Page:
The Downtown Central Library in Glendale came to life as people bustled from one booth to the next. It astonished me to witness the library in such a loud and energetic state. Usually, the library’s environment consists of senior citizens leisurely reading their morning newspapers as well as high school and college students intensely studying.
The sound of turning pages and furious typing would occasionally break the dead silence. Howe
ver, today the library had been reborn. The whisper rule had temporarily been lifted and a range of young children and adults expressed their excitement for the MakerFest event.
Glendale Library, Arts & Culture, along with Wana Family Network – Babysitting Exchange, hosted the second annual MakerFest. The event opened to the public on Sept. 21 from 10 a.m. to 2 p.m.
As part of Glendale Tech Week, the library hosts Makerfest as a way to introduce people to technological workshops offered in the city.
“The goal we want to achieve with this event is to let people know that we have these activities in the branches too and all of these workshops are free,” said Tiffany Barrios, library manager of Chevy Chase and Montrose branches. According to Barrios, this year’s turnout was “bigger than last year’s” and more people had the chance to get a taste of what the library has to offer.
Participants in the program would first pick up the MakerFest “passport” and collect stamps by engaging in different activities at the booths. After collecting four stamps, a visitor would trade in their passport for a customized MakerFest 2019 keychain and a ticket to enter the raffle. Because I had emailed the event coordinator beforehand, I registered as a volunteer and received six hours of community service.
On my way to collect stamps, I encountered Shant Sahakian, a Glendale Unified School District (GUSD) board member. “This was an awesome event for students to come together and show off our skills for the public and a great example of technology and art to come together which correlates well with our STEAM program,” he said. Spheros art, sewing workshops, stop motion and virtual reality booths at the library corresponded with the science, technology, engineering, arts and math programs at GUSD schools.
Spheros Art is an app designed to help kids get into robotics by controlling a sphere with the Spheros Art app which contains easy-to-control features that allow kids to instruct the paint-covered sphere to roll over paper and create art.
After collecting my stamp from spheros art, I went over to the stop motion Legos booth where children made Lego characters and directed their short Lego film by taking pictures of their Lego characters performing different scenes. The pictures saved to a free app called Stop Motion Lego which allowed children to give voices to their Lego characters. Once they added their desired elements, they played the video that they created. Selena Rivera, a customer service assistant at MakerFest, said that young people especially enjoyed the Lego programs. “We’ve had a lot of success with the Lego programs, “ she said. “It’s definitely a kid favorite.”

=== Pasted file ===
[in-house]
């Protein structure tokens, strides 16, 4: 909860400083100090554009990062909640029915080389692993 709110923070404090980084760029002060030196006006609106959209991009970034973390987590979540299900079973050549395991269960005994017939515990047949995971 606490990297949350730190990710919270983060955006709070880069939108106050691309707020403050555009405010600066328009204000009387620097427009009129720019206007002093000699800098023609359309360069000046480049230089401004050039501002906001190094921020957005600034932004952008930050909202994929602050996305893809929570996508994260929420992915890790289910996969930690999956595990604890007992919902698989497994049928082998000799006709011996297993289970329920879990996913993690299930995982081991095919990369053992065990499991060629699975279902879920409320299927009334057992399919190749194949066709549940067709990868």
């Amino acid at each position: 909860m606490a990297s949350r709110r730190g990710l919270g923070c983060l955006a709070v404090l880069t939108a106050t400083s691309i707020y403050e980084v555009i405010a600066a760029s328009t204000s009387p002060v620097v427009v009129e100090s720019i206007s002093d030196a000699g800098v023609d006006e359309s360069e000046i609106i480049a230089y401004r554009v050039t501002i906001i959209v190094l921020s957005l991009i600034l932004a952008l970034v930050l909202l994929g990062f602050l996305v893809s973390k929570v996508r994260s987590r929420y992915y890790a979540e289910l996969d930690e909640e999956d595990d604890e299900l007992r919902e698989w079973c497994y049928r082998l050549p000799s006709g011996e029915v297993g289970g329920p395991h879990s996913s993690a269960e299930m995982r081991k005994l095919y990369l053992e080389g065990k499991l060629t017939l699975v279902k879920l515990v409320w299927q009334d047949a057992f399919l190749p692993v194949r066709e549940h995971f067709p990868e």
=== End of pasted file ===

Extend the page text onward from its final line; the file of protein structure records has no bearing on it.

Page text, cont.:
After I collected two stamps from the previous booths, I only had two more stamps to collect before I could trade in my “passport” for a customized MakerFest keychain. In the next room, kids from three to five years old practiced sewing with the paper plates and plastic sewing needles. The instructors taught kids thirteen years or older how to use proper sewing machines. I worked on an exercise worksheet that had numbered dots in which I had to follow the dots under the sewing machine to create a picture of a sewing machine.
To fill the fourth gear on my passport, I moved to the music production studio where I met Ignacio Flores, the Soundspace Manager and Music Production instructor. When all the visitors had taken their seats, he began the lesson by instructing us on how to navigate the free music production software Ableton Live. Once we had covered all the basics, he set us free to produce our songs. “Make your next hit,” Ignacio said encouragingly.
Twenty minutes later, he went around the table and listened to our beats. I had shared a computer with my friend, Clark sophomore Carol Rodriguez, and when the music production instructor had listened to our song he said, “That’s my song!” This whole time we thought “our song” was fire but we actually stole the instructor’s music. After laughing about it for five minutes, Rodriguez and I both agreed that we need more lessons before we could make a hit.
At last, I had achieved my fourth stamp on my “passport” which meant I could finally trade it in for a customized MakerFest 2019 keychain. With an hour left before the end of the event, I still had many booths to explore.
Some schools from GUSD had booths at the library as well. For example, Roosevelt Middle School demonstrated their robotics program. Also, the gaming club from Glendale Community College (GCC) opened a booth for people to explore the world of gaming. Steven Lopez, a representative for GCC e-sports and League of Legends Club, said that their group wanted to show how much e-sports can impact the community. As demonstrated in the gaming room at the library, children and adults bonded over playing games which made everyone visibly thrilled.
Rodriguez took part in playing in the game room and overall she said that she had a fun time. “I didn’t expect to enjoy MakerFest since I don’t like experiencing new things, but I would definitely come back next year,” Rodriguez said.